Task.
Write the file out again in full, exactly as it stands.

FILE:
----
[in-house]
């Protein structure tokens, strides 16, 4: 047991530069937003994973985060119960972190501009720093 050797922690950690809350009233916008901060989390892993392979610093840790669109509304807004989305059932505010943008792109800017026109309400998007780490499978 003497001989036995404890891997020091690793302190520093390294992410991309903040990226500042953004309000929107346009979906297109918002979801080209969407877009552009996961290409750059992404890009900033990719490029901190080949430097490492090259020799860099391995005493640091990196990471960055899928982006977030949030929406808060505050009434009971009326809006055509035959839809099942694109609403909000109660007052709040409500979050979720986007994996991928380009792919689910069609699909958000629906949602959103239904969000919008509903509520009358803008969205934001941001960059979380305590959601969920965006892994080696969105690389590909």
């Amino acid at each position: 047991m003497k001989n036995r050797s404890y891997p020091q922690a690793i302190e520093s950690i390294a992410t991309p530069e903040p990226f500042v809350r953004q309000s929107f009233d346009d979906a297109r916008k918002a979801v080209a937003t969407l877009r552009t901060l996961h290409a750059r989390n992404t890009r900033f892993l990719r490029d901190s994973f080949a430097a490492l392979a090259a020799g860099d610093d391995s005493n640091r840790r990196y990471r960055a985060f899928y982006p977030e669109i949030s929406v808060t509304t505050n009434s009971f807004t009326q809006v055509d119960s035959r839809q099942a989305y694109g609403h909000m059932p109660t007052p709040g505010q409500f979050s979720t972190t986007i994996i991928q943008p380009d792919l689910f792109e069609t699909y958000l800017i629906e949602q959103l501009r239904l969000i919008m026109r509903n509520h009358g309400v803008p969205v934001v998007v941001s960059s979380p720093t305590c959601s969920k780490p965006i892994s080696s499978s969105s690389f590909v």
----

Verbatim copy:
[in-house]
């Protein structure tokens, strides 16, 4: 047991530069937003994973985060119960972190501009720093 050797922690950690809350009233916008901060989390892993392979610093840790669109509304807004989305059932505010943008792109800017026109309400998007780490499978 003497001989036995404890891997020091690793302190520093390294992410991309903040990226500042953004309000929107346009979906297109918002979801080209969407877009552009996961290409750059992404890009900033990719490029901190080949430097490492090259020799860099391995005493640091990196990471960055899928982006977030949030929406808060505050009434009971009326809006055509035959839809099942694109609403909000109660007052709040409500979050979720986007994996991928380009792919689910069609699909958000629906949602959103239904969000919008509903509520009358803008969205934001941001960059979380305590959601969920965006892994080696969105690389590909």
């Amino acid at each position: 047991m003497k001989n036995r050797s404890y891997p020091q922690a690793i302190e520093s950690i390294a992410t991309p530069e903040p990226f500042v809350r953004q309000s929107f009233d346009d979906a297109r916008k918002a979801v080209a937003t969407l877009r552009t901060l996961h290409a750059r989390n992404t890009r900033f892993l990719r490029d901190s994973f080949a430097a490492l392979a090259a020799g860099d610093d391995s005493n640091r840790r990196y990471r960055a985060f899928y982006p977030e669109i949030s929406v808060t509304t505050n009434s009971f807004t009326q809006v055509d119960s035959r839809q099942a989305y694109g609403h909000m059932p109660t007052p709040g505010q409500f979050s979720t972190t986007i994996i991928q943008p380009d792919l689910f792109e069609t699909y958000l800017i629906e949602q959103l501009r239904l969000i919008m026109r509903n509520h009358g309400v803008p969205v934001v998007v941001s960059s979380p720093t305590c959601s969920k780490p965006i892994s080696s499978s969105s690389f590909v």